Everybody Knows movie review – The film tells the story of Laura and her two children from Argentina to Spain to attend her sister’s wedding. However, the reunion turns to tragedy when her eldest daughter is kidnapped. Let’s see the Everybody Knows movie review about the acting as well as the plot of the movie!
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Overview of the film “Everybody Knows”
- IMDb rating: 6.9/10
- Genre: Drama, crime, mystery
- Director: Asghar Farhadi
- Writer: Asghar Farhadi
- Stars: Penélope Cruz, Javier Bardem, Ricardo Darín
“Everybody Knows” movies summary
Before going into the Everybody Knows movie review, let’s take a look at the movie briefly. Laura (Penelope Cruz) is the protagonist of the film, and she returns to her Spanish homeland with her teenage daughter and infant boy from Argentina for her sister’s much-anticipated wedding.
Laura is reunited with her loving family and old acquaintances, including the son of their former family servant Paco, on this happy occasion (Javier Bardem). However, things take a deadly turn when Laura’s daughter mysteriously vanishes during the wedding celebration, and a terrifying kidnapping plan emerges, with everyone as a suspect.
Asghar Farhadi, the Iranian filmmaker who won two Academy Awards for A Separation and The Salesman, directs a very efficient and engaging mystery thriller that makes the most of his performers’ skills.
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The Everybody Knows movie review
The cast of “Everybody knows” film
Cruz is at her most expressive in this film, portraying Laura with such vivacity in the early joyful sequences but also delivering hysterics and tense dread as the narrative unfolds into every parent’s worst nightmare.
Paco is a quietly resilient, honorable, and lovable man who felt he had moved on from the past, and alongside Cruz is an outstanding turn by Bardem.
As distant individuals are pushed together by ancient secrets and terrifying present circumstances, the real-life pair create strong chemistry that is unmistakable but not overbearing.
The two are backed up by a strong supporting cast, the greatest of which is Barbara Lennie’s portrayal of Paco’s wife, Bea, who the viewer will find both skeptical and sympathetic.
Farhadi also captures how a small-town community may seem so close, yet although this can be comforting, it can also be dangerous, as the townsfolk talk and know each other’s secrets, even when the subjects of those secrets are unaware they are being gossiped about.
Script of “Everybody knows”
As a result, “Everybody knows” movie is more of a parlor-room jigsaw puzzle than a thriller, in which Farhadi wants spectators to undertake their detective work from a sparse amount of delicately introduced clues. The criminals are only seen once, and even then, it feels like a slap in the face, considering how little the film cares about bringing them to justice. However, we can’t help but speculate as to who is to blame, and the case inexorably widens in our minds as Laura learns that her daughter was most likely drugged and taken by someone close to the family.
This is a film filled with immense passion, but instead of erupting in cathartic eruptions, it swallows our heroes to the point of paralysis. Nicole Kidman said in Kubrick’s “Eyes Wide Shut” that she sobbed for hours while prepping for a close-up. Cruz is as shattered and passionately protective as the heartbroken sibling she played in “The Assassination of Gianni Versace” for most of Farhadi’s film. Bardem has rarely been so vulnerable on screen, and his portrayal of a massive man in the throes of a raging torrent is simply sad. It’s like seeing melting glaciers collapse into the ocean, watching him take in abrupt and distressingly awful knowledge.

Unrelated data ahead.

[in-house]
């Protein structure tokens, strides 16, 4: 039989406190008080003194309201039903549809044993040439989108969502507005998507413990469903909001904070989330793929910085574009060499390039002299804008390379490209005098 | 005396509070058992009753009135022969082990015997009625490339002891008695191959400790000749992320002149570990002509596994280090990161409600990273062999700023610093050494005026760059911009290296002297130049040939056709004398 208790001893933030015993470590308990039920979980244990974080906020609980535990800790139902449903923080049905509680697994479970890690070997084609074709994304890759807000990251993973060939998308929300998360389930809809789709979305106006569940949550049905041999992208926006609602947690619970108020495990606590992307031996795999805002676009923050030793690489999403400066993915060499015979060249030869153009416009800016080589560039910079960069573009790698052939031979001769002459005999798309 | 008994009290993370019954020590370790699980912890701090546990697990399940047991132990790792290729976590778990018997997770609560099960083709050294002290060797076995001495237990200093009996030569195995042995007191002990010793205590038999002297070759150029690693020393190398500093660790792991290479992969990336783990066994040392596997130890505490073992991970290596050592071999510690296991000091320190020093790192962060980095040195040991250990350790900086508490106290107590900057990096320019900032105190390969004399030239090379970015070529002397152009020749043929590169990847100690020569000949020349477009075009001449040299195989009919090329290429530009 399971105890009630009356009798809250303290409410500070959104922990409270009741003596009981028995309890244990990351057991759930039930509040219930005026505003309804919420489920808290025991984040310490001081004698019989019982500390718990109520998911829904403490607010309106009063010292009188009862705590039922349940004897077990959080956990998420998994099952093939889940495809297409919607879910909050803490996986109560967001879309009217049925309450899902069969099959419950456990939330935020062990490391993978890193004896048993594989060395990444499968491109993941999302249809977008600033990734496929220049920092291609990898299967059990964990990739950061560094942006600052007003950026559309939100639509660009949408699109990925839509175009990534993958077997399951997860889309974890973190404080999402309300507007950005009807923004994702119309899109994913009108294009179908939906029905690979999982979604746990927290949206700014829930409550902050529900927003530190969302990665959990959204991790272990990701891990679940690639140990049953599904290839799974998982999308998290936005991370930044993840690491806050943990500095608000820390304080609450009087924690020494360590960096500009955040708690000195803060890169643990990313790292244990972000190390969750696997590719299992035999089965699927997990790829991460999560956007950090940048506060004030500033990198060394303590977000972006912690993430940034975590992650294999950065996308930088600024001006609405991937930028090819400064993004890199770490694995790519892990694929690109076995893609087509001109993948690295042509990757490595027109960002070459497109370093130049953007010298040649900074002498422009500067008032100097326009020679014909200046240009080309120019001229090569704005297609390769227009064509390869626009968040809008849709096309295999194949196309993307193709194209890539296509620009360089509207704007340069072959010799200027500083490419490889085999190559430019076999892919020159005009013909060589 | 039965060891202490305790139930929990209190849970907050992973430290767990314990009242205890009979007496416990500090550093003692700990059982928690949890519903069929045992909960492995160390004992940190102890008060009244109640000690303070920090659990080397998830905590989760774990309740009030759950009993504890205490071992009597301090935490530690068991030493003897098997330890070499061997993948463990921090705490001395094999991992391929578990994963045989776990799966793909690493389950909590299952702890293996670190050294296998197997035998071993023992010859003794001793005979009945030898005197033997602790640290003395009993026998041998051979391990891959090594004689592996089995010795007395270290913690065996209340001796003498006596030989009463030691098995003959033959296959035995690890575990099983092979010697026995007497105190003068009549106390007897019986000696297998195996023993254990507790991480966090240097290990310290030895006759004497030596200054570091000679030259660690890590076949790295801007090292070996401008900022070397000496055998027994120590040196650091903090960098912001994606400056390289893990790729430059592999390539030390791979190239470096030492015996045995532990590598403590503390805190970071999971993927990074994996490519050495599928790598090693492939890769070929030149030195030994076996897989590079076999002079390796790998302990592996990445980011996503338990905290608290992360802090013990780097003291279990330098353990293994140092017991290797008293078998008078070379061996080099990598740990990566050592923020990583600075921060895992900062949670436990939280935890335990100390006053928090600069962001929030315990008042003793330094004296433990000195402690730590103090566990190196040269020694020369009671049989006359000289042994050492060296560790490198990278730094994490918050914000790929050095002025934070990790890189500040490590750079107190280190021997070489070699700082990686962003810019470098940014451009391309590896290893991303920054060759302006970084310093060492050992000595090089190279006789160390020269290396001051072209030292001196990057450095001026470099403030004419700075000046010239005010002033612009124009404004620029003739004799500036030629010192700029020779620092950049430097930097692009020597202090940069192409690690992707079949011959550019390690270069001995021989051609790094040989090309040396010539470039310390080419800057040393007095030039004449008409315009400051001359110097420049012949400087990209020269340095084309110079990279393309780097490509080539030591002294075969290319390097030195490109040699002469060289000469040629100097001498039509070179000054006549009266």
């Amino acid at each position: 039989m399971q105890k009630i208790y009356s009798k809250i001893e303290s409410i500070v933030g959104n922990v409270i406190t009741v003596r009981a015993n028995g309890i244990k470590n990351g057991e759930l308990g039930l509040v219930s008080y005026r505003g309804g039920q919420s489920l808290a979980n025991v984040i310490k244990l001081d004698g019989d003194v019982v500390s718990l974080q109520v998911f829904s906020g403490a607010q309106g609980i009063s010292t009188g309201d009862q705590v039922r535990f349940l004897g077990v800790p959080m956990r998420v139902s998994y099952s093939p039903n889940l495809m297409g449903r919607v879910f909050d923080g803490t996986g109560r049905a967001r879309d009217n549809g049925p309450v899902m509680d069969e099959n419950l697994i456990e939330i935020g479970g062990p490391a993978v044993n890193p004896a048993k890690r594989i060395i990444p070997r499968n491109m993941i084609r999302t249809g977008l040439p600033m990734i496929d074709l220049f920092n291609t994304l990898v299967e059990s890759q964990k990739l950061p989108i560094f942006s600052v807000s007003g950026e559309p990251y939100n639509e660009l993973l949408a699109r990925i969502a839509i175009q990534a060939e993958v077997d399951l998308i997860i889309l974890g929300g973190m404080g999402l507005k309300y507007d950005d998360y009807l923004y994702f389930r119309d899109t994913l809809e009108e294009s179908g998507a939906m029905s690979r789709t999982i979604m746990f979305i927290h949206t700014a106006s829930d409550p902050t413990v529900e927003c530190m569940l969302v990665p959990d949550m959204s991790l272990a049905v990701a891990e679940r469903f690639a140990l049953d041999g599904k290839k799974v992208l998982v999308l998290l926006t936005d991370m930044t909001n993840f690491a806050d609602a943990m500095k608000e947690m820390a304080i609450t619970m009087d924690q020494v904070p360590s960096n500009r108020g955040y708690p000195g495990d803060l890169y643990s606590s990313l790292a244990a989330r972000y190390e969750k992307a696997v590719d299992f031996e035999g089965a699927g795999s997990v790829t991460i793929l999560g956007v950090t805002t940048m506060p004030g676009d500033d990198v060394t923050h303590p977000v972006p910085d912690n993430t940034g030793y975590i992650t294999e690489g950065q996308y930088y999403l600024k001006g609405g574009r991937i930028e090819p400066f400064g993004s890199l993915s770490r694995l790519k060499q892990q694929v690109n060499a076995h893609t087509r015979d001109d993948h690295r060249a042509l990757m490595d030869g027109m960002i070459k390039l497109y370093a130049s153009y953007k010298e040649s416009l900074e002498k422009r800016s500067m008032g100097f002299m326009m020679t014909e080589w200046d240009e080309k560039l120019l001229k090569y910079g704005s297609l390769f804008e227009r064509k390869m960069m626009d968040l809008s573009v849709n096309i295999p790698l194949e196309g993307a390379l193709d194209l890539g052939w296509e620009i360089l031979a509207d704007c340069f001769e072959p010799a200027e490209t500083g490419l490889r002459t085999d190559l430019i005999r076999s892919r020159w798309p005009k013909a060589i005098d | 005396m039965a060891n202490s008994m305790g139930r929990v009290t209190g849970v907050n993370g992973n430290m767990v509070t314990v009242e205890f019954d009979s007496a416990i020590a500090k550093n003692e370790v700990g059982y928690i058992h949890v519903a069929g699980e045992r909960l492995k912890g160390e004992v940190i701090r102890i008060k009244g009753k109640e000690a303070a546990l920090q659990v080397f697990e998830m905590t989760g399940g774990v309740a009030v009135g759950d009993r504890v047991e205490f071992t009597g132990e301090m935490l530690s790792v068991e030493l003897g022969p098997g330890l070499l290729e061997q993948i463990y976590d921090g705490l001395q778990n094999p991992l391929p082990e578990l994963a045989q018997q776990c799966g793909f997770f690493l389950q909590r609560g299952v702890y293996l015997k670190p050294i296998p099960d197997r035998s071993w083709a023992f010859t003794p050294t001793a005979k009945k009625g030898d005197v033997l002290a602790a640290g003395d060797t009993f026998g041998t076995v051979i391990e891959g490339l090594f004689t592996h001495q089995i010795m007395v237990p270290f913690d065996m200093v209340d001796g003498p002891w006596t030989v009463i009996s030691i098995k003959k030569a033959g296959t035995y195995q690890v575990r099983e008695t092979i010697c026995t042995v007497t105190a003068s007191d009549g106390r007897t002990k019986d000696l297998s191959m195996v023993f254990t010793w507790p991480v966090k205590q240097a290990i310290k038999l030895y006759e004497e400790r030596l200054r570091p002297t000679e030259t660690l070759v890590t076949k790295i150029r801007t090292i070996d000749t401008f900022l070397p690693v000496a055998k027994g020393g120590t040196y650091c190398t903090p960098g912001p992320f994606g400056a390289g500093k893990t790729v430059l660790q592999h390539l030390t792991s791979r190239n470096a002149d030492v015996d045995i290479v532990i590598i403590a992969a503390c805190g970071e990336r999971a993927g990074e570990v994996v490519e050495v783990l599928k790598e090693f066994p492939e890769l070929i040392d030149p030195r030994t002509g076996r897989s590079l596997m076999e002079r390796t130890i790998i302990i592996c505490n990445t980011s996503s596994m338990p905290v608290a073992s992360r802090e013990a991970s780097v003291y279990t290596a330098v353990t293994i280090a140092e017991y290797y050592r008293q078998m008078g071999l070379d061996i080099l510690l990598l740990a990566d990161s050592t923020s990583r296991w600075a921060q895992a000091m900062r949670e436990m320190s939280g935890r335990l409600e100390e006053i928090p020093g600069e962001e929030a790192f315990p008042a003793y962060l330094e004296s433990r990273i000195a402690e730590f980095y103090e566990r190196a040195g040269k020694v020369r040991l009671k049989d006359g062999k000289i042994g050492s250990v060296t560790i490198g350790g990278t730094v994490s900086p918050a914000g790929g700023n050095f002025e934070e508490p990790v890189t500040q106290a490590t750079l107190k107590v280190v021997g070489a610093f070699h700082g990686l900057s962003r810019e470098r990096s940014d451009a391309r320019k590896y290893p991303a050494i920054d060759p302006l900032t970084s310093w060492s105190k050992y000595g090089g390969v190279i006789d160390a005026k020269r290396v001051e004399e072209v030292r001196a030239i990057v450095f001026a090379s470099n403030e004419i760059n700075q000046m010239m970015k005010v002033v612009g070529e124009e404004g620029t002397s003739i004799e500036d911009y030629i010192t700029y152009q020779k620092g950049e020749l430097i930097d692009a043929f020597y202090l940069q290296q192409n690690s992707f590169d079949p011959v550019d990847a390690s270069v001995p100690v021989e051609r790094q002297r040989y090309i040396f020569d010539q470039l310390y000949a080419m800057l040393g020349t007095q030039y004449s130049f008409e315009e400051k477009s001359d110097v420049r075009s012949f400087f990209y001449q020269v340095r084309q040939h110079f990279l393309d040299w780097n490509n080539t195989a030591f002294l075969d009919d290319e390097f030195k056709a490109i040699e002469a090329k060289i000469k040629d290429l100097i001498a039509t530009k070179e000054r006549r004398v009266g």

Though Paco’s wife, Bea (a feisty Bárbara Lennie), provides a pleasant counterweight to the smothering anxiety, the most life-altering truths are either muttered or manifest in the form of an untraceable text. Her grounded perspective may not be well-informed, but Farhadi presents it without prejudice, highlighting how convincing her comments are from a certain standpoint. The filmmaker’s admiration for Arthur Miller informs his multi-layered characters, who are neither heroes nor villains. Even though there are almost too many ensemble members to keep track of on first watching, none of them radiate the type of plastic villainy that is readily discarded.
Meanwhile, Farhadi investigates the buried past between Paco and Laura, which creates tremendous fascination on the periphery. This is where he shines as a director, and while the film takes a while to get to the point where its disclosures can have an impact, once they do, it becomes engrossing. Although “Everybody Knows” expands the setting to encompass villas, vineyards, bustling plazas, and country roads, the overly-scripted human conversations appear more theatrical than ever, choosing to expose information as fits his goals.
Cruz may have the more prominent part, but both Bardem and Darn end up baring their souls in extraordinary ways. Paco, on the other hand, gets so concerned about returning his ex-girlfriend that he appears prepared to risk everything to pay the ransom, much to the chagrin of his wife (Bárbara Lennie). Alejandro, on the other hand, has a different mindset, believing that God would relieve them from their predicament — a reaction that many dismiss until the fantastic scene in which he tells how his God intervened once before at a pivotal juncture in his life.
“Everybody Knows” isn’t an instant classic, but just a small percentage of films are. It’s beautifully played, wonderfully challenging, and always captivating. It’s no surprise that when Farhadi tours the world with his films, he encounters audiences that have identical emotions no matter where they live. Few directors have ever been as adept at demonstrating how much we share more in common than we would have imagined.